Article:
And what is the alternative? If there were any prospect of the legacy parties reforming themselves, they would have done so by now. They are too wedded to existing interests, too steeped in traditional (at least as these traditions have now evolved) ways of doing things, too close to power, too risk averse. The culture of any organization, let alone one as tribal as a political party, is strongly path dependent: once it starts down a particular track, it is very hard to push it off it.
In particular, those die-hard Conservatives who still expect that, come the majority, whenever that is, the party will shed its free-spending, autocratic ways and reveal itself as the small-government, free-market, democratic reforming party of their dreams – in other words, that there really is a hidden agenda – should think again. That party no longer exists.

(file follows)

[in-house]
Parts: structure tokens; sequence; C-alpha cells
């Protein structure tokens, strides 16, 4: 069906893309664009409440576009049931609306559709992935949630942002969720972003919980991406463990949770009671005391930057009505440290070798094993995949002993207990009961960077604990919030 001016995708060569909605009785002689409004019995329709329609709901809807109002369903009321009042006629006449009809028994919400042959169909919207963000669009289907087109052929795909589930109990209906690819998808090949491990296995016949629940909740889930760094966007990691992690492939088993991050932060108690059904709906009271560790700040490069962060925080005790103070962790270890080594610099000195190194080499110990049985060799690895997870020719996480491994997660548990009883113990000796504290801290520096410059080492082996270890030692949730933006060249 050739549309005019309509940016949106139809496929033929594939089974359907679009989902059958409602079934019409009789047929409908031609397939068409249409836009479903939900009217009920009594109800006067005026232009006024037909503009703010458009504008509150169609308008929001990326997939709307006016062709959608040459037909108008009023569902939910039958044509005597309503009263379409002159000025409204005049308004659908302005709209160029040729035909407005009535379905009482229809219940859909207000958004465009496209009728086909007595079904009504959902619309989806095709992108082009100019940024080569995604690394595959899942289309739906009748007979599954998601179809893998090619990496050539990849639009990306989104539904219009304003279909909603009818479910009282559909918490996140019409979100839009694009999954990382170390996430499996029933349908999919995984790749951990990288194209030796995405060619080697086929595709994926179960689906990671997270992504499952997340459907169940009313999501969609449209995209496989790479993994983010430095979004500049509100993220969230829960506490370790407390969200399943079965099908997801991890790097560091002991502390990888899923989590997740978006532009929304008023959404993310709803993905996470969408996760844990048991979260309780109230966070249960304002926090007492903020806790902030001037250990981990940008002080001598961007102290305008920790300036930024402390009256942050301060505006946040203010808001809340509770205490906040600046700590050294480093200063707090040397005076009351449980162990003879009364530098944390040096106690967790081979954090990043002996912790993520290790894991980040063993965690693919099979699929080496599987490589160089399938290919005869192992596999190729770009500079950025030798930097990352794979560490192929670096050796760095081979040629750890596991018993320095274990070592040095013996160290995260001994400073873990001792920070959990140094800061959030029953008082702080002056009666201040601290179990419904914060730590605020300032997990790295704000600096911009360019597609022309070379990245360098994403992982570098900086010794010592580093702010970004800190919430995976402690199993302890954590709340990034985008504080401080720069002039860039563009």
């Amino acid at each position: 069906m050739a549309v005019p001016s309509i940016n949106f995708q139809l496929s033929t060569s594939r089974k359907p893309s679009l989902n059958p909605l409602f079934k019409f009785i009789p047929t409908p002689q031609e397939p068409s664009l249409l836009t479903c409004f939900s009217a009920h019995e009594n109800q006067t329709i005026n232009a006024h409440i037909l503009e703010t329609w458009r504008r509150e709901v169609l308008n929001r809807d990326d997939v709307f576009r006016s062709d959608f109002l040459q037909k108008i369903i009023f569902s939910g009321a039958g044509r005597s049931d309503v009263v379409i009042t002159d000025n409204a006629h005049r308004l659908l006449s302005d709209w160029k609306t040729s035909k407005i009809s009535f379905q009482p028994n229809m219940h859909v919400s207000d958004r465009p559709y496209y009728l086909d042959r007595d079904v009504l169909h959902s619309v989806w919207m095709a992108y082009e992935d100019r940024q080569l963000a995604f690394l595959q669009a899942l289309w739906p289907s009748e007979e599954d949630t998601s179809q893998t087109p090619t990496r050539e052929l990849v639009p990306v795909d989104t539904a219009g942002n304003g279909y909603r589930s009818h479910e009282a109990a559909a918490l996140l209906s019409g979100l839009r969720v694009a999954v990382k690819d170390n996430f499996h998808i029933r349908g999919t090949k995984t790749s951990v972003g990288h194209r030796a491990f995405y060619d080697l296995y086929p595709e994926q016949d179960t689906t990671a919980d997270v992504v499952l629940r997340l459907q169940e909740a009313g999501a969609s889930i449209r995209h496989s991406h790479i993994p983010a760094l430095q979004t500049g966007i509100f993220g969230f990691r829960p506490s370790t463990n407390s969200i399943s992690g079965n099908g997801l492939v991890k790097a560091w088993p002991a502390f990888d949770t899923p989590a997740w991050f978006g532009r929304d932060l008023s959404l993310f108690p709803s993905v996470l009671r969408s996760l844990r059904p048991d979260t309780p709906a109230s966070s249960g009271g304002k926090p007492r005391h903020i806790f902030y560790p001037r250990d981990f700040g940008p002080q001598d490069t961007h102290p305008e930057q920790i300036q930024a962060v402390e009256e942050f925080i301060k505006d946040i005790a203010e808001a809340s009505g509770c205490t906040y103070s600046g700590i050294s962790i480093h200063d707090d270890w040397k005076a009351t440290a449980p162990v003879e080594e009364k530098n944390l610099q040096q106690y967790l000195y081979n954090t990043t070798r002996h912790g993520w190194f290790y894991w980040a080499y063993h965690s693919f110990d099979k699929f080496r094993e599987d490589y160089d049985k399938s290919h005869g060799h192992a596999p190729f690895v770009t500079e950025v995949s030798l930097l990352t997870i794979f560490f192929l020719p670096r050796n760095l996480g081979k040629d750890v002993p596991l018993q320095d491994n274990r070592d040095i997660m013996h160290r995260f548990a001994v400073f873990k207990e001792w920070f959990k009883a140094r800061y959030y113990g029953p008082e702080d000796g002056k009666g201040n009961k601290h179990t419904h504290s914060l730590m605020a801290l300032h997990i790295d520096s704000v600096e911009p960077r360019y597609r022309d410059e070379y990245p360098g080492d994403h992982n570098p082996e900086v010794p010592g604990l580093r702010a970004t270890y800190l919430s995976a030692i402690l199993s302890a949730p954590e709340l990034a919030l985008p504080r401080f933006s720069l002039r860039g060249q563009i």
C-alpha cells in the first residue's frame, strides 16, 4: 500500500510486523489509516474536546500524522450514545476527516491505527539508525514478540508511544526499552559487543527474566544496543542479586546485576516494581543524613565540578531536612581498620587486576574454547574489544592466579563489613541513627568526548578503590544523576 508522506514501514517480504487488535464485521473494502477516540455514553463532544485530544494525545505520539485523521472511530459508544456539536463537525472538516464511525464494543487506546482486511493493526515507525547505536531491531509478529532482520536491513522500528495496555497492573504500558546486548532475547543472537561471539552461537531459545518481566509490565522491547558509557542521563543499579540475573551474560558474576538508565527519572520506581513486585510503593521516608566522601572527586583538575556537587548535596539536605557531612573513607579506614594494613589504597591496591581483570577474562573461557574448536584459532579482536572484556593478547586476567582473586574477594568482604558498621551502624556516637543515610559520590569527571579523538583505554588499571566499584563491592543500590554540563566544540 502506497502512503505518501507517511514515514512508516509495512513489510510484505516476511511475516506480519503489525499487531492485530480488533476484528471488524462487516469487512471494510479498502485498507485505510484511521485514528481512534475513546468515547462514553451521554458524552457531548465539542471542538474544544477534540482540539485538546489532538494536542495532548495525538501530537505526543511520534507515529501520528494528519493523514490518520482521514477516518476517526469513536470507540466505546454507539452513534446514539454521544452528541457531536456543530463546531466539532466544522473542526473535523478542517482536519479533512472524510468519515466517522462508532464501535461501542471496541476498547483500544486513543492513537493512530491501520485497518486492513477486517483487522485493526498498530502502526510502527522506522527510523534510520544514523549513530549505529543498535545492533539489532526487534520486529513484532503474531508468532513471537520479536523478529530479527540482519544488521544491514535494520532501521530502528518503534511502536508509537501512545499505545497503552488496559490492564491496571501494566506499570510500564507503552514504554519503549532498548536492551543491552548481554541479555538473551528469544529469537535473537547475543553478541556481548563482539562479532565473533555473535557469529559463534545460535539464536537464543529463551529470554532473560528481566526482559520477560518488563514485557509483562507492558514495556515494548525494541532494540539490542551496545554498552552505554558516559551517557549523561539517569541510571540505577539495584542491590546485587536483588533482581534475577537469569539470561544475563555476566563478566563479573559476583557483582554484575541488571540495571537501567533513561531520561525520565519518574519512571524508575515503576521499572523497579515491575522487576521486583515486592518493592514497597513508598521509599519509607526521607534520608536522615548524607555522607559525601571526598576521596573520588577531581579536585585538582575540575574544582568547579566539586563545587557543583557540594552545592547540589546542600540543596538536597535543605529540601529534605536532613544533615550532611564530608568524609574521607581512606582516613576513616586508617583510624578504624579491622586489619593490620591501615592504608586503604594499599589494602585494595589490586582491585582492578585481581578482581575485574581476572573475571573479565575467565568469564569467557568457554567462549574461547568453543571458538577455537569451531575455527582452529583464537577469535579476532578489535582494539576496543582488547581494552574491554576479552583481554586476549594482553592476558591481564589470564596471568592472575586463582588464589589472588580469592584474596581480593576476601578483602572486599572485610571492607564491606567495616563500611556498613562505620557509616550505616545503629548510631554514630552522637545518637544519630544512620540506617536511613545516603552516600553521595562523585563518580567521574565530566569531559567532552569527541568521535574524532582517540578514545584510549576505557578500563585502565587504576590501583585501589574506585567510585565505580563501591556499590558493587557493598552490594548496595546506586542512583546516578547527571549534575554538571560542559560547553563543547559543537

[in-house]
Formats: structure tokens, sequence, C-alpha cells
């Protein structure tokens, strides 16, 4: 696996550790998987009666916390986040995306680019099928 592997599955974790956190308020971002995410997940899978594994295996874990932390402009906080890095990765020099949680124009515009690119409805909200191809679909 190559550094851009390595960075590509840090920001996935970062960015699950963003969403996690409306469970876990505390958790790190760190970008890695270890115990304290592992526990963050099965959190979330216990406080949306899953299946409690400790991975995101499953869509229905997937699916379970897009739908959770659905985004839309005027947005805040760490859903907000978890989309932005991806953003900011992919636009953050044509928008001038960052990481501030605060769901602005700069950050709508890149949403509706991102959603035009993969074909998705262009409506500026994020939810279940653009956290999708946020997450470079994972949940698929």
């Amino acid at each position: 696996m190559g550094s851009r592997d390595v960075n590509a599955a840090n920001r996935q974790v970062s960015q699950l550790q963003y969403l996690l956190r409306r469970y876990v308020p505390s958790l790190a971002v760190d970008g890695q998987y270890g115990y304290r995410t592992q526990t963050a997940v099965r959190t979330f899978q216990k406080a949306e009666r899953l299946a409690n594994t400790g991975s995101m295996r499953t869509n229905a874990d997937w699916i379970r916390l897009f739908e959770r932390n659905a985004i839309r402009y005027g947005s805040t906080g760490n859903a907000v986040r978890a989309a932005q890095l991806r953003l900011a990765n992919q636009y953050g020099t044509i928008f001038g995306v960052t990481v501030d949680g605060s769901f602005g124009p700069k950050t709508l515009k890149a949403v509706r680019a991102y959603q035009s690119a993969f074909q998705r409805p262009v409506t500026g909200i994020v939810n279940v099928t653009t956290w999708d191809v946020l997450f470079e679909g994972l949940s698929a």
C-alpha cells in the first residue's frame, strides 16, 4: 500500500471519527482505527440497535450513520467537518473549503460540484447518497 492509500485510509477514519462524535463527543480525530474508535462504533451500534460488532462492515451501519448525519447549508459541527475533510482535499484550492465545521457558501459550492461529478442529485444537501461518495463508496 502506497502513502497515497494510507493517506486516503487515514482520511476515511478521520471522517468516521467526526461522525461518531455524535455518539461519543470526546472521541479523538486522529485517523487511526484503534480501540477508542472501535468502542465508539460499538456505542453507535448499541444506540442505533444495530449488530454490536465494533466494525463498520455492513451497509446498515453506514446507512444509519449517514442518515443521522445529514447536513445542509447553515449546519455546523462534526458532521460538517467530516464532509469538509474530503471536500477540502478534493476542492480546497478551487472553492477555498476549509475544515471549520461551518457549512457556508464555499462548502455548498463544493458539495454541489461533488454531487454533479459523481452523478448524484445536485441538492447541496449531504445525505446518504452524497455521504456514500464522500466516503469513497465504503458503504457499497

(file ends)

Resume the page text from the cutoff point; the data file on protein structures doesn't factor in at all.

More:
In any case, I do not think what is needed is an NDP of the right – in part because the sorts of policy challenges we face, and the answers required, cannot easily be filed into boxes marked “left” and “right.” The failure of any federal party, post Stéphane Dion’s Liberals, to deal seriously (read: carbon tax) with a climate change problem in which they all profess to believe is but one example. Rather, I envision such a party as a party of the centre, but of a redefined centre – not some mushy compromise based on half measures of everything, but drawing from left and right as appropriate, in full doses of each. That requires no more than that it represent the views of mainstream, orthodox economists, who are far less divided, and far less categorizable in conventional right-left terms, than is popularly supposed.
What is needed, in a sense, is a party with nothing to lose: new enough, and sufficiently free from interest-group obligations (those will come), as to be able to say what everybody knows to be true, to put on the table the policy choices the legacy parties would prefer to ignore, and force them to respond.